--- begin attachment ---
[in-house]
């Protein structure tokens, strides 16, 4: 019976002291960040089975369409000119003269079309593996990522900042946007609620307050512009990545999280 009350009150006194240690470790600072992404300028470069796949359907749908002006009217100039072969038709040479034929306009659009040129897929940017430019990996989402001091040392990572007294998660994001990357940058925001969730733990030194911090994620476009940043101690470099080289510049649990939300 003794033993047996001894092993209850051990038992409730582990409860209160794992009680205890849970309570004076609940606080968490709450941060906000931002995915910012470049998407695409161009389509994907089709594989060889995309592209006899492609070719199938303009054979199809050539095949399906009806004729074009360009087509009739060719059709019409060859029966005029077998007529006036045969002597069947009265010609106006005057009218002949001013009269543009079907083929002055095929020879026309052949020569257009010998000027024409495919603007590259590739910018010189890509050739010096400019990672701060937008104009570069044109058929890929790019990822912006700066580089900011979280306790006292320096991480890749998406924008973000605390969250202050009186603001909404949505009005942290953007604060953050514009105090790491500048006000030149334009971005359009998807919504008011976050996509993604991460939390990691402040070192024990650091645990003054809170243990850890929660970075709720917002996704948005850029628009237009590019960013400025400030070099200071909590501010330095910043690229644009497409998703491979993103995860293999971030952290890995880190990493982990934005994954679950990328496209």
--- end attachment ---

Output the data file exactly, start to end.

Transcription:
[in-house]
């Protein structure tokens, strides 16, 4: 019976002291960040089975369409000119003269079309593996990522900042946007609620307050512009990545999280 009350009150006194240690470790600072992404300028470069796949359907749908002006009217100039072969038709040479034929306009659009040129897929940017430019990996989402001091040392990572007294998660994001990357940058925001969730733990030194911090994620476009940043101690470099080289510049649990939300 003794033993047996001894092993209850051990038992409730582990409860209160794992009680205890849970309570004076609940606080968490709450941060906000931002995915910012470049998407695409161009389509994907089709594989060889995309592209006899492609070719199938303009054979199809050539095949399906009806004729074009360009087509009739060719059709019409060859029966005029077998007529006036045969002597069947009265010609106006005057009218002949001013009269543009079907083929002055095929020879026309052949020569257009010998000027024409495919603007590259590739910018010189890509050739010096400019990672701060937008104009570069044109058929890929790019990822912006700066580089900011979280306790006292320096991480890749998406924008973000605390969250202050009186603001909404949505009005942290953007604060953050514009105090790491500048006000030149334009971005359009998807919504008011976050996509993604991460939390990691402040070192024990650091645990003054809170243990850890929660970075709720917002996704948005850029628009237009590019960013400025400030070099200071909590501010330095910043690229644009497409998703491979993103995860293999971030952290890995880190990493982990934005994954679950990328496209």